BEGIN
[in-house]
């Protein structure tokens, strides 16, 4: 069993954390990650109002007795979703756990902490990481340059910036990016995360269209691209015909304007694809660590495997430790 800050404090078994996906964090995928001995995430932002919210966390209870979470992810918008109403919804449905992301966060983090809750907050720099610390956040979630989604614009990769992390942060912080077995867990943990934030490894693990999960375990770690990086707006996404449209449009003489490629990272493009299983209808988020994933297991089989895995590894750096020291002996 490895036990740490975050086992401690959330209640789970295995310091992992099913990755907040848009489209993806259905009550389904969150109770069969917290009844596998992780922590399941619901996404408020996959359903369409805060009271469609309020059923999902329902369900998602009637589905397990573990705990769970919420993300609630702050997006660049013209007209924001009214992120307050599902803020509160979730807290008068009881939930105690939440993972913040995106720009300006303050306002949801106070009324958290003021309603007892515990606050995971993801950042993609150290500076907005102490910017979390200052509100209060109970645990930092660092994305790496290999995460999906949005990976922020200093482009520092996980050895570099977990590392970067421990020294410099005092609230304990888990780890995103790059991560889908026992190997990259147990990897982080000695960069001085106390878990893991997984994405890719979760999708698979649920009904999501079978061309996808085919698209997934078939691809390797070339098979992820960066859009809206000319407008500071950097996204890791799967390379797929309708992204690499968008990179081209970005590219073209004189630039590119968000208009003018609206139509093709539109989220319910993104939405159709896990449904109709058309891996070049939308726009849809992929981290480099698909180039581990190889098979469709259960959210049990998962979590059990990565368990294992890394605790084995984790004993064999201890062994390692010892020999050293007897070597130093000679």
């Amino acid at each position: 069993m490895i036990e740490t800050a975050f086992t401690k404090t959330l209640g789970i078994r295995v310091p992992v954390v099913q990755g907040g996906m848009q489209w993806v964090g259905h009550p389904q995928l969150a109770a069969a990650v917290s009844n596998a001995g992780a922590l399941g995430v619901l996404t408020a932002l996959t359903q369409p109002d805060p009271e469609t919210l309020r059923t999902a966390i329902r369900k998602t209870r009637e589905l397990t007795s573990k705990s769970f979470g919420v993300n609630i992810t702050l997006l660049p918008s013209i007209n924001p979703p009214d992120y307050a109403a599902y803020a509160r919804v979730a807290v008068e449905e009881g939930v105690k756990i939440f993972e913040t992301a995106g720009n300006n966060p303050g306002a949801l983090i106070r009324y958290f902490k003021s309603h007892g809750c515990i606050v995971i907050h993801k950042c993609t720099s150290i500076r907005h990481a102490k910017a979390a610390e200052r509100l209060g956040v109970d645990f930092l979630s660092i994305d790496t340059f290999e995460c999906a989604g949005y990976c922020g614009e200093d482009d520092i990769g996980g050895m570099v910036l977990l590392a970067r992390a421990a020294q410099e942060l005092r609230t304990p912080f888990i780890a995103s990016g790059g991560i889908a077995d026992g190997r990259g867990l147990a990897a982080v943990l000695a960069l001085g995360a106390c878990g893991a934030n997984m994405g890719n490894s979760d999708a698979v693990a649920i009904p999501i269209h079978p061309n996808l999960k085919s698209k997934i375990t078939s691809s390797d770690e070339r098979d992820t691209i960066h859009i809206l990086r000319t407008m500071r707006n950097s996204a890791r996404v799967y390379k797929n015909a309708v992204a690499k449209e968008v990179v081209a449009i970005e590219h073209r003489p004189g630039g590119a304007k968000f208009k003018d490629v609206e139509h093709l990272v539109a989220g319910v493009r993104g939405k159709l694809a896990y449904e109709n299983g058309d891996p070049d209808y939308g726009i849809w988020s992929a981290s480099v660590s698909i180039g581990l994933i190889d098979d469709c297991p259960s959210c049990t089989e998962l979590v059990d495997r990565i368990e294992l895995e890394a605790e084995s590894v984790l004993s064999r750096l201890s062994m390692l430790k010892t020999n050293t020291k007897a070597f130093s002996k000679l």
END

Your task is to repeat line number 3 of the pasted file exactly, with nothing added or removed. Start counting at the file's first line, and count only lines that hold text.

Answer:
């Amino acid at each position: 069993m490895i036990e740490t800050a975050f086992t401690k404090t959330l209640g789970i078994r295995v310091p992992v954390v099913q990755g907040g996906m848009q489209w993806v964090g259905h009550p389904q995928l969150a109770a069969a990650v917290s009844n596998a001995g992780a922590l399941g995430v619901l996404t408020a932002l996959t359903q369409p109002d805060p009271e469609t919210l309020r059923t999902a966390i329902r369900k998602t209870r009637e589905l397990t007795s573990k705990s769970f979470g919420v993300n609630i992810t702050l997006l660049p918008s013209i007209n924001p979703p009214d992120y307050a109403a599902y803020a509160r919804v979730a807290v008068e449905e009881g939930v105690k756990i939440f993972e913040t992301a995106g720009n300006n966060p303050g306002a949801l983090i106070r009324y958290f902490k003021s309603h007892g809750c515990i606050v995971i907050h993801k950042c993609t720099s150290i500076r907005h990481a102490k910017a979390a610390e200052r509100l209060g956040v109970d645990f930092l979630s660092i994305d790496t340059f290999e995460c999906a989604g949005y990976c922020g614009e200093d482009d520092i990769g996980g050895m570099v910036l977990l590392a970067r992390a421990a020294q410099e942060l005092r609230t304990p912080f888990i780890a995103s990016g790059g991560i889908a077995d026992g190997r990259g867990l147990a990897a982080v943990l000695a960069l001085g995360a106390c878990g893991a934030n997984m994405g890719n490894s979760d999708a698979v693990a649920i009904p999501i269209h079978p061309n996808l999960k085919s698209k997934i375990t078939s691809s390797d770690e070339r098979d992820t691209i960066h859009i809206l990086r000319t407008m500071r707006n950097s996204a890791r996404v799967y390379k797929n015909a309708v992204a690499k449209e968008v990179v081209a449009i970005e590219h073209r003489p004189g630039g590119a304007k968000f208009k003018d490629v609206e139509h093709l990272v539109a989220g319910v493009r993104g939405k159709l694809a896990y449904e109709n299983g058309d891996p070049d209808y939308g726009i849809w988020s992929a981290s480099v660590s698909i180039g581990l994933i190889d098979d469709c297991p259960s959210c049990t089989e998962l979590v059990d495997r990565i368990e294992l895995e890394a605790e084995s590894v984790l004993s064999r750096l201890s062994m390692l430790k010892t020999n050293t020291k007897a070597f130093s002996k000679l």